Friday, February 24, 2012

Head in the Cloud

Like everyone else in this field, I've been following Microsoft's moves into the cloud with interest these past couple of years. I took out a free intro subscription to SQL Azure in 2010 to see what it was and what the possibilities were, created a test database, noted the restrictions and, to be honest, fairly well left it at that. Being up to speed with the newest developments is part of the job description, but SQL Azure didn't feel, at the time, like something my customers were going to be asking for.

Just this week, though, I found myself struggling with the implementation of a fairly simple web app for a customer. The app had been working happily on my test web server and on an old SQL2005-based database server, but we ran into problems moving the database to my customer's database server. This was a fairly typical SQL database setup provided as part of a standard hosting package. The problem was, the provider's security policies restricted the ability of standard tools (like the SQL Management Studio) to connect to their db servers, but the online tools they provided themselves were buggy and inadequate.

I'll spare you all the gory details, but we couldn't restore local backups, couldn't run INSERT scripts, and finally, after dropping the entire database in frustration to start again, couldn't recreate the database. Hair-pulling time.

And then I remembered Azure. I'd already registered, of course, so it was the work of a moment to log in. Within minutes, I had a new dedicated server and database up and running. I tried running the CREATE objects and INSERT data script that I'd already prepared, but I got some (entirely understandable) errors relating to filegroups. I ran a fresh "Script Objects and Data" task from my local Management Studio, and this ran without problems on the SQL Azure database.  Of course, if I'd had the time to look around a little further, I'd have seen that I could simply have exported my local database en masse as a data-tier application, but that was something I discovered a little later once the dust had settled.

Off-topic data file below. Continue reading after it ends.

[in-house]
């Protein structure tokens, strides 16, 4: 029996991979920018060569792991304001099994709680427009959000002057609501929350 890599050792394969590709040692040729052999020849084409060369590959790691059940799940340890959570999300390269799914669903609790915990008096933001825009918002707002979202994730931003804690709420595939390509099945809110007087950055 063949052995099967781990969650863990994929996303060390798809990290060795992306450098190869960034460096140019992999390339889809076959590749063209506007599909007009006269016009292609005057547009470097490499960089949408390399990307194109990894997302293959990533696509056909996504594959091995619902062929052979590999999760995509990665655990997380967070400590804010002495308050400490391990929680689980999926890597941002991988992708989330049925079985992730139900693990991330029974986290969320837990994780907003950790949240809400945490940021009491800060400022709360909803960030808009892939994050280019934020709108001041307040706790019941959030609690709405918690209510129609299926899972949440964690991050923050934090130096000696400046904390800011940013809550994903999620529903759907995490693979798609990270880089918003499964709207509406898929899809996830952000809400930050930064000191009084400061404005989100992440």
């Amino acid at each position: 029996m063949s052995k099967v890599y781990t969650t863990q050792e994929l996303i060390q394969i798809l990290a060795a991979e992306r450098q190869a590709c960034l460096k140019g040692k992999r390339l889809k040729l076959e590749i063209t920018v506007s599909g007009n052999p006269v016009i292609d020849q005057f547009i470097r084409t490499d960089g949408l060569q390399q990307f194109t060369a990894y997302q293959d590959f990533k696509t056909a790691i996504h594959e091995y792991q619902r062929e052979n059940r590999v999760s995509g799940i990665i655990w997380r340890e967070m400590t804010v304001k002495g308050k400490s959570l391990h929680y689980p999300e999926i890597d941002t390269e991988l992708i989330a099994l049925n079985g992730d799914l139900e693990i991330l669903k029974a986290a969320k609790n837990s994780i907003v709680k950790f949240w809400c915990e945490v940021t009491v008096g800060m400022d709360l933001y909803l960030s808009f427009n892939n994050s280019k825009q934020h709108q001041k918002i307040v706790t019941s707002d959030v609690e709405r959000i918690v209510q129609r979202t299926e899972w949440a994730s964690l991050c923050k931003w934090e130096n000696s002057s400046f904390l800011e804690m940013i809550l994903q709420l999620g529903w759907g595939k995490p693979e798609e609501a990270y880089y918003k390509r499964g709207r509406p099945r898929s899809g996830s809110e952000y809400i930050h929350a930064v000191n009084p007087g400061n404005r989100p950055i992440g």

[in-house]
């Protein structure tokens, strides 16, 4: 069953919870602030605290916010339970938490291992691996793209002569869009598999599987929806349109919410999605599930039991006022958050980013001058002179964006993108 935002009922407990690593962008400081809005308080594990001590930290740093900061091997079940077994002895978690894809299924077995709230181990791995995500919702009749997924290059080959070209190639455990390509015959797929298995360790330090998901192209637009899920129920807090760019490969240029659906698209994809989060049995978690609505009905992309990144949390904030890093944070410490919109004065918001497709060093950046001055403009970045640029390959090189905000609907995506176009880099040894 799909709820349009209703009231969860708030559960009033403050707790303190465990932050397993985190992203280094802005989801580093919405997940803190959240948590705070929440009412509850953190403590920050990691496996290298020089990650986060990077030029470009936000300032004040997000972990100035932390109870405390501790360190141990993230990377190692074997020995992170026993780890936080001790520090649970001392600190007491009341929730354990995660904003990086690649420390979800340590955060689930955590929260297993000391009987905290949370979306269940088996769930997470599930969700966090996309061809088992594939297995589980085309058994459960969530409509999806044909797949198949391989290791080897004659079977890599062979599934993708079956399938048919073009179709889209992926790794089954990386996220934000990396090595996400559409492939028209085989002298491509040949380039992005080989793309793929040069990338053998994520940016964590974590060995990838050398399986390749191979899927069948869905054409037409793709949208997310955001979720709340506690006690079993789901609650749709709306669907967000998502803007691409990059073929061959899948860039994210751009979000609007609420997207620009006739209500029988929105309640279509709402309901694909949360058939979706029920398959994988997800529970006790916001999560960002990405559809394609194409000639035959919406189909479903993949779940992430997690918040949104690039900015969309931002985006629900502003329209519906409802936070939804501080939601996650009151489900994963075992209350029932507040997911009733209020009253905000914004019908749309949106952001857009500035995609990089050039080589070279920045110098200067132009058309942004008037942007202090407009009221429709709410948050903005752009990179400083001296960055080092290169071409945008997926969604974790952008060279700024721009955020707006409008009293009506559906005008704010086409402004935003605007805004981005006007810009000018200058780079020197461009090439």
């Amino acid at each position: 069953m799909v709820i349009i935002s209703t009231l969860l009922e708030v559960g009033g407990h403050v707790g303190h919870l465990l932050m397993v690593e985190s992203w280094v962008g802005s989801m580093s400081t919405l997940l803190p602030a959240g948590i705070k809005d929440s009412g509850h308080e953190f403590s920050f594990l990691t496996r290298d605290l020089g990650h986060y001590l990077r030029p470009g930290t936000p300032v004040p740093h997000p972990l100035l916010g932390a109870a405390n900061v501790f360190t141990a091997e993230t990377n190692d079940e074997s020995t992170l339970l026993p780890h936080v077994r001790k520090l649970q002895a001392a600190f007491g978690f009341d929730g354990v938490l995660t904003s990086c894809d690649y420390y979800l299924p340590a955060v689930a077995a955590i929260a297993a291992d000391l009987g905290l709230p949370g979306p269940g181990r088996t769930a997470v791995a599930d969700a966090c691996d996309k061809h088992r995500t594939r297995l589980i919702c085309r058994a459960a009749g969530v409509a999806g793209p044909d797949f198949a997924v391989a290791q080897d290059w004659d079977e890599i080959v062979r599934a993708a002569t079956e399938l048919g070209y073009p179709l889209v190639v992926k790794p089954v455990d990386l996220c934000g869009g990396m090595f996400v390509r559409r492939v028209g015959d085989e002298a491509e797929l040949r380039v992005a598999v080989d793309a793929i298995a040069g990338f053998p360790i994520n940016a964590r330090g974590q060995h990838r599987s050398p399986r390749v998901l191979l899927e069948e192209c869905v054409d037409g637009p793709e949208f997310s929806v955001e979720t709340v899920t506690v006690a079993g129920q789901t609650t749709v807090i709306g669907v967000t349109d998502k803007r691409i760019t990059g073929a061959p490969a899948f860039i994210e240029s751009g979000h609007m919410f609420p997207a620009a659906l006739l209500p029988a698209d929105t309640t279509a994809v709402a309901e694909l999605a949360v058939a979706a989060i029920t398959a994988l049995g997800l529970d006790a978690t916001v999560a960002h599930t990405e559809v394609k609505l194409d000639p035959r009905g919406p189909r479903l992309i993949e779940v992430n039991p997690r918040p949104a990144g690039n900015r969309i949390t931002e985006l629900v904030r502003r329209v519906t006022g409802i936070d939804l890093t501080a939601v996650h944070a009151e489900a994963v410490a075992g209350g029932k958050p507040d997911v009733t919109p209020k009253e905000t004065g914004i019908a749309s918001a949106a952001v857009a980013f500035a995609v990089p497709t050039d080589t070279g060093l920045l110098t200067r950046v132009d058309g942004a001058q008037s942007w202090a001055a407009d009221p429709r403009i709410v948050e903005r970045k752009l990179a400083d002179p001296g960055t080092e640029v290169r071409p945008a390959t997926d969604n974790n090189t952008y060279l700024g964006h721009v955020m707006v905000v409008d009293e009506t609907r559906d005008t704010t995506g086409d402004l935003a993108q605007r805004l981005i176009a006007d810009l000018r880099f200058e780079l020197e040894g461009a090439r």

Having run some data-integrity checks on the cloud database I moved on to connecting my ASP.NET application to it. Which turned out to be comically easy; it was simply a change to the server name in the connection string. I was able to call my customer within a little more than an hour and say, "look at this". The decision was quickly made; this was the way to go.

Once the dust settled, I had the time to take a good luck around the management interface. It's really impressive these days, unrecognisable from just a year ago. In first instance, and not unimportantly, it integrates seamlessly with your desktop Management Studio. An Azure server is just another server you can connect to. The online tools are impressive in their own right, though, with features that I just hadn't expected at this stage of development, like graphical query execution plans.

I also discovered a missing foreign key relationship (my fault), which I was able to correct using the online GUI; no scripting of painful temporary tables to preserve existing data, no data loss, and done within the blink of an eye.

There's a lot more too, of course, but to me the most important aspect was seeing how SQL Azure behaved in a production situation. When you're dealing with  real data and real data structures, that's when a platform shows what it can and can't do, and Azure passed with flying colours. I'm really looking forward to the next chance I get to use it in a production setting. 

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